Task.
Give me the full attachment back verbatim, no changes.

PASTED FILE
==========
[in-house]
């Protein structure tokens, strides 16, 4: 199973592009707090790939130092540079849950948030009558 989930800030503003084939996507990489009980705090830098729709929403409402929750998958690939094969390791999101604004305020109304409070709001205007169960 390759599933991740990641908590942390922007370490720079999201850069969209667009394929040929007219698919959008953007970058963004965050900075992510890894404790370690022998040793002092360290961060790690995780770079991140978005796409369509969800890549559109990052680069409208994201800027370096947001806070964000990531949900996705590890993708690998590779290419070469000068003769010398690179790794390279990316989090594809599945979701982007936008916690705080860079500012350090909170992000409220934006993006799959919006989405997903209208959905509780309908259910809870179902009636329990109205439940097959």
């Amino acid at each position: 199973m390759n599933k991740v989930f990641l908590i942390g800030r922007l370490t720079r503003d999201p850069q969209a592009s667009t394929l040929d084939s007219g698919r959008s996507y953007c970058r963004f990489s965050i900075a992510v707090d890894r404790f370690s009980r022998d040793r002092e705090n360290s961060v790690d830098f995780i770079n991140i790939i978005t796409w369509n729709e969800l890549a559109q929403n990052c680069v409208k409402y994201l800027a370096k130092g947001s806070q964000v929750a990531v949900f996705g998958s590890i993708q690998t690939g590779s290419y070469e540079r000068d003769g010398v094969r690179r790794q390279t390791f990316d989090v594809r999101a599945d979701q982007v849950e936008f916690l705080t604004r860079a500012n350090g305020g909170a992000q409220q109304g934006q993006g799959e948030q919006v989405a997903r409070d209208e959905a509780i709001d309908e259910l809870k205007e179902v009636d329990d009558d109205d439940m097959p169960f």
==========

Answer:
[in-house]
């Protein structure tokens, strides 16, 4: 199973592009707090790939130092540079849950948030009558 989930800030503003084939996507990489009980705090830098729709929403409402929750998958690939094969390791999101604004305020109304409070709001205007169960 390759599933991740990641908590942390922007370490720079999201850069969209667009394929040929007219698919959008953007970058963004965050900075992510890894404790370690022998040793002092360290961060790690995780770079991140978005796409369509969800890549559109990052680069409208994201800027370096947001806070964000990531949900996705590890993708690998590779290419070469000068003769010398690179790794390279990316989090594809599945979701982007936008916690705080860079500012350090909170992000409220934006993006799959919006989405997903209208959905509780309908259910809870179902009636329990109205439940097959």
């Amino acid at each position: 199973m390759n599933k991740v989930f990641l908590i942390g800030r922007l370490t720079r503003d999201p850069q969209a592009s667009t394929l040929d084939s007219g698919r959008s996507y953007c970058r963004f990489s965050i900075a992510v707090d890894r404790f370690s009980r022998d040793r002092e705090n360290s961060v790690d830098f995780i770079n991140i790939i978005t796409w369509n729709e969800l890549a559109q929403n990052c680069v409208k409402y994201l800027a370096k130092g947001s806070q964000v929750a990531v949900f996705g998958s590890i993708q690998t690939g590779s290419y070469e540079r000068d003769g010398v094969r690179r790794q390279t390791f990316d989090v594809r999101a599945d979701q982007v849950e936008f916690l705080t604004r860079a500012n350090g305020g909170a992000q409220q109304g934006q993006g799959e948030q919006v989405a997903r409070d209208e959905a509780i709001d309908e259910l809870k205007e179902v009636d329990d009558d109205d439940m097959p169960f």